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We first reviewed the Dayton Audio B652 stereo speakers back in 2010, and were thrilled to note the bookshelf speakers' sound went toe to toe with speakers that sold for three or four times its rock bottom $40 (for the pair) price. Now, joining the Dayton line we have the smaller B452, so we were eager to compare the two speakers side by side.
At about $30 USD (plus $8 shipping), this is about as cheap as you'll ever see a set of decent bookshelf speakers. They're not available in the UK (though the price would translate to around £20), and there is a not-so-subtle "Antipodean tax" for Australian consumers, who can find them closer to AU$86.
While we love the $40 Dayton Audio B652 , if you find it to be too big, this smaller and cheaper B452 is a great alternative. Each B452 measures 9.5 inches by 5.5 inches by 5.7 inches (24 cm by 14 cm by 15 cm), while the larger B652 is 11.8 x 7.1 x 6.6 inches.
The B452 is a sealed-box design, so it doesn't have a rear bass port. That frees up placement possibilities compared with ported speakers. You can put the B452s right up against a wall if need be, but we'd still recommend leaving at least a few inches of clearance between the wall and speakers for best sound. Impedance is rated at 8 ohms.
It's worth noting that the B452 has a 4.5-inch woofer and a 0.6-inch polycarbonate dome tweeter; we regularly test sound bars and bases that sell for 10 times more than these speakers that make do without any tweeters! Meanwhile, you get a nice cosmetic touch, too: The B452's black cloth grille is removable.
The speakers come with a pair of color-coded, 10-foot (3-meter) lengths of wire. That's fine, but the B452 uses spring-clip speaker wire connectors that don't produce as secure a grip on the wires as binding posts do. That won't affect day-to-day performance, as long as you don't move the speakers too much. Which is to say, whenever you pick up the speakers, check to make sure the wires didn't slip out.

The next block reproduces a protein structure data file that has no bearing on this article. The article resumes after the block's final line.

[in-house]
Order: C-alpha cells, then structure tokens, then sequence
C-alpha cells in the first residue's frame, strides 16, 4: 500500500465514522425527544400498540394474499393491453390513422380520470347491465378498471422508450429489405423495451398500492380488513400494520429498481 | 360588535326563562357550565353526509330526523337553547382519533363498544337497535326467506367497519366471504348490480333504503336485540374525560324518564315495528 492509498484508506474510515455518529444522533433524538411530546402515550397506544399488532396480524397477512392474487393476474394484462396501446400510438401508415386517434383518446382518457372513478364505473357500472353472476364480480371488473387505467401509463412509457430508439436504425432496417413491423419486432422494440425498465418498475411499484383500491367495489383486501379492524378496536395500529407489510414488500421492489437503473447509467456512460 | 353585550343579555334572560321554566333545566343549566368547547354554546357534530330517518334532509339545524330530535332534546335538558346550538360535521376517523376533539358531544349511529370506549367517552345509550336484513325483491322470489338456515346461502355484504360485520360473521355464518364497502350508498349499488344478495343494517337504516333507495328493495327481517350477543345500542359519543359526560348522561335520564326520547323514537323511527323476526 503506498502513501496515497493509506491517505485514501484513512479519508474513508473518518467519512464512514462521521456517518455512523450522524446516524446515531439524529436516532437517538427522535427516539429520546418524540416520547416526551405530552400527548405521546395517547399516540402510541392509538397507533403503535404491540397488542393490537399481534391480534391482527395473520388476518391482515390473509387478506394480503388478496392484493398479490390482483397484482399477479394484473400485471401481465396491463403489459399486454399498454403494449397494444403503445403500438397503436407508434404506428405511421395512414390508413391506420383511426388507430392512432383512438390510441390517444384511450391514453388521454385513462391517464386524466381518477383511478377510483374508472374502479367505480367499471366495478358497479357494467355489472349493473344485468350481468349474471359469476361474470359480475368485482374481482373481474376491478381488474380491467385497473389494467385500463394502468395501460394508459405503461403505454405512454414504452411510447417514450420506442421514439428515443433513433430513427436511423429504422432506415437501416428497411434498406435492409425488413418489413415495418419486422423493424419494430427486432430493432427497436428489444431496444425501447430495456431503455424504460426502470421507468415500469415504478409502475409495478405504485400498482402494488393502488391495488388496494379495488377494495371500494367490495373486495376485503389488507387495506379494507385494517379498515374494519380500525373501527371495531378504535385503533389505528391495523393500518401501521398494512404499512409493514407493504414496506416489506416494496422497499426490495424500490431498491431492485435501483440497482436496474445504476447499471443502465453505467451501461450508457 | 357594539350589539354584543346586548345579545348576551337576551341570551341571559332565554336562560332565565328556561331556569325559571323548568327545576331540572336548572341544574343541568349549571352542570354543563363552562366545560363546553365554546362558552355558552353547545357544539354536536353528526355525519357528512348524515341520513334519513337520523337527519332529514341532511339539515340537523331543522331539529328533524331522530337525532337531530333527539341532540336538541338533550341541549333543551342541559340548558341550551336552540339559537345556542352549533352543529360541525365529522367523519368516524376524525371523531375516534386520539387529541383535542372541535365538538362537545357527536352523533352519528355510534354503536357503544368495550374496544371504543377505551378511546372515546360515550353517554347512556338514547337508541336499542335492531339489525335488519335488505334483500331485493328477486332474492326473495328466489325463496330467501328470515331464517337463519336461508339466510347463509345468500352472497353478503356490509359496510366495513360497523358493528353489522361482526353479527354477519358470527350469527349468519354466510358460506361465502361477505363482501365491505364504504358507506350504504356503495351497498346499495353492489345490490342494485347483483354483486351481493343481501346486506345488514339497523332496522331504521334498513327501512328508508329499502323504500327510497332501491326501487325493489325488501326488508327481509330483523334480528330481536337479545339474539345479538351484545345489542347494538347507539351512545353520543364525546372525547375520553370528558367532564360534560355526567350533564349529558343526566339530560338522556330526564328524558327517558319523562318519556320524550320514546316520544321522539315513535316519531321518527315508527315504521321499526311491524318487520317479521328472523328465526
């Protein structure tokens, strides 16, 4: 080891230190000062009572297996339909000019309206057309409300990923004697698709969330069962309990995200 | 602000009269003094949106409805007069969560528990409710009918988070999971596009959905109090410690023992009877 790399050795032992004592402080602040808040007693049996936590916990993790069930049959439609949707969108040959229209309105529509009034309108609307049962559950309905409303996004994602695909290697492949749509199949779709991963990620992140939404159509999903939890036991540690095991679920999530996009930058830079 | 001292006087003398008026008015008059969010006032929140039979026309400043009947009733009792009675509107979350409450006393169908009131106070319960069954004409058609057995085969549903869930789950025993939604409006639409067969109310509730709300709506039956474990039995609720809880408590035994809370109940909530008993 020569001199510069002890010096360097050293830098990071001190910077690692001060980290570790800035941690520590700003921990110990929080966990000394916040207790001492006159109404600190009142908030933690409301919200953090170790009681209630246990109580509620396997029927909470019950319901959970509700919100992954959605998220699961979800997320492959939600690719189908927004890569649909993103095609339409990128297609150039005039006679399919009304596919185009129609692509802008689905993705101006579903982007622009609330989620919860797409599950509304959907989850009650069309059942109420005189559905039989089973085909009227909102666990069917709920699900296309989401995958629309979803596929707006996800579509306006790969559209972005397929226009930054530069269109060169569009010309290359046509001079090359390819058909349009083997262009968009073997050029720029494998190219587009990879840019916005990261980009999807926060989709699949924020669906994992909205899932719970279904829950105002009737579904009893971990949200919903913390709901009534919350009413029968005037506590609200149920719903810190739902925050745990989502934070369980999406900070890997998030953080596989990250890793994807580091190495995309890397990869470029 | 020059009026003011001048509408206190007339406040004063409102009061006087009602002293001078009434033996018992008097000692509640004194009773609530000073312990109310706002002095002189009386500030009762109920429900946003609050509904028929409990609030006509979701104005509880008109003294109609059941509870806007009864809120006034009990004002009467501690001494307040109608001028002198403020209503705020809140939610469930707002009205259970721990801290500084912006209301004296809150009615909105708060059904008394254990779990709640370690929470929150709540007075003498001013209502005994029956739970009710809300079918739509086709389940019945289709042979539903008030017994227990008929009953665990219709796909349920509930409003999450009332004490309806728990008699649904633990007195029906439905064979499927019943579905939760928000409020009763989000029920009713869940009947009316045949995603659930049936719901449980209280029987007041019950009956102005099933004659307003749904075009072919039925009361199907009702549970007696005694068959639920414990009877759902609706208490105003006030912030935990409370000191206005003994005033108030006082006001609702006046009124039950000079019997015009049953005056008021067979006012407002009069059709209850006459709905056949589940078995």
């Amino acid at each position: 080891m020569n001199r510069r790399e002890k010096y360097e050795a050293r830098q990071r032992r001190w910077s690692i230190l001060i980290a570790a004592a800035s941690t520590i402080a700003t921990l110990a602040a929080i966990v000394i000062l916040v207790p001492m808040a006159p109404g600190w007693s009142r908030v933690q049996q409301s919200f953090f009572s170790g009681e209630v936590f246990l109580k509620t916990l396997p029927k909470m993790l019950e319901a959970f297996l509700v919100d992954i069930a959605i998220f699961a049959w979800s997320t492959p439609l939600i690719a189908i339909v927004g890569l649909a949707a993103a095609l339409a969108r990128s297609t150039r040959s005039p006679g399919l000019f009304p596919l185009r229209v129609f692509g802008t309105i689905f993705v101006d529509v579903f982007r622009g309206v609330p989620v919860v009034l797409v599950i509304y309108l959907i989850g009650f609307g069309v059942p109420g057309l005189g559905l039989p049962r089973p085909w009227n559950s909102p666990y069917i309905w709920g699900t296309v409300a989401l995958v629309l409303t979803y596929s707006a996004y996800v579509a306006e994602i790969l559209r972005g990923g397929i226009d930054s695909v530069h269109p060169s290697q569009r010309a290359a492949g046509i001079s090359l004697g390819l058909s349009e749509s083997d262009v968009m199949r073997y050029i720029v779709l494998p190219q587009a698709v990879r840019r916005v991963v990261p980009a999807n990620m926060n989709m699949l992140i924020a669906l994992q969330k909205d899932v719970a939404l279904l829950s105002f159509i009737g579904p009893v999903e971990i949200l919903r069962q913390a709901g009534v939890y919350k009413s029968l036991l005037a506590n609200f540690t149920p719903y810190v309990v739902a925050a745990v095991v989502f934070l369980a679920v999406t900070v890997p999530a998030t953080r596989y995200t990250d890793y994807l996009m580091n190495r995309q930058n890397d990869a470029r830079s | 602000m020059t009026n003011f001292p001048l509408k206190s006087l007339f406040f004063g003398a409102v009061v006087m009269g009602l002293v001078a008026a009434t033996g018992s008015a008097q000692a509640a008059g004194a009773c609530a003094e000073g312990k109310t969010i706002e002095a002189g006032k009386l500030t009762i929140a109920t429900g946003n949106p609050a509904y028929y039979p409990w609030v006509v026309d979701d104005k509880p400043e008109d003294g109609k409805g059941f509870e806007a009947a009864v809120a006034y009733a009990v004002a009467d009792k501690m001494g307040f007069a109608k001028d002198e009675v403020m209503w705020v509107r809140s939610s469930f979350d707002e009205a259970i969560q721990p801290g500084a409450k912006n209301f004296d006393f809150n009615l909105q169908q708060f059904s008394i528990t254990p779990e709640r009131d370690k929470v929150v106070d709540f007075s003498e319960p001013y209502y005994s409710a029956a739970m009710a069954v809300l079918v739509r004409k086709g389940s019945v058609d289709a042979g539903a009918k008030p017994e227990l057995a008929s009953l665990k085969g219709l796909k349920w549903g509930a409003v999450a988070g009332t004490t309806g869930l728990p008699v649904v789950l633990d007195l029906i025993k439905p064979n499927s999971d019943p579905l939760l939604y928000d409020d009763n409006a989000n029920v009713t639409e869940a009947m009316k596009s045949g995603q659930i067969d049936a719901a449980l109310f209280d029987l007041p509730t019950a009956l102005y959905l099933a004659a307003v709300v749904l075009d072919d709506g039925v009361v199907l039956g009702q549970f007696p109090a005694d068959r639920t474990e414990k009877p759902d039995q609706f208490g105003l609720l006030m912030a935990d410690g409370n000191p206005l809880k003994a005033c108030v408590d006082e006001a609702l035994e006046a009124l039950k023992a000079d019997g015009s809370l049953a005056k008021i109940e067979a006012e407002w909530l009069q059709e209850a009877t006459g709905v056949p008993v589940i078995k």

Starting by just focusing on vocals, the B452 proved its mettle; the sound was surprisingly natural and full. It's a spunky little speaker that will do well in small to medium rooms. Overall clarity is decent; nothing's overtly amiss. At low to moderate volume levels the sound is laid-back and rather sweet. We used a $189 Emotiva Mini-X a-100 integrated amplifier (2 x 60 watts) for all of our listening tests.
Placed on speaker stands 3 feet out from the wall behind the speakers, the B452's bass reached down to 55 Hertz -- that's deep for a speaker of its size. Closer wall placement will help the little guys produce an even fuller, bassier sound. We imagine most buyers will never be tempted to add a subwoofer.
With the Beastie Boys "The Mix Up" album, the B452s sounded less clear than the $10-more Dayton B652s , and not by a small amount. That speaker makes more bass, and has brighter treble.
Dawn of Midi is an all-acoustic jazz trio, and their "Dysnomia" album kicked butt on the B452s. The interplay of piano, bass, and drums' rhythms was lively and downright exciting, turning up the volume only heightened the experience. But the B652s sound bigger, more in control, smoother and easier to listen to when played loud, they sound more open, less boxy. The piano transients sounded markedly cleaner over the B652, it's a better speaker, and for not much more money it's strongly recommended.
Once we settled down and just listened to the B452 we had no complaints -- and that's a huge compliment for speakers that sell for around $30 a pair. We also tried listening in the "nearfield" with the B452s placed just a few feet away, and if anything we liked them better. The speakers threw a large soundstage with a nice sense of depth. Set up on a desktop these speakers would be a radical upgrade over most inexpensive computer speakers.
Yes, you'll find better-sounding alternatives -- including the step-up Dayton B652s -- available for just a little more money. But for their size and price, the Dayton Audio B452 stereo speakers are impossible to beat.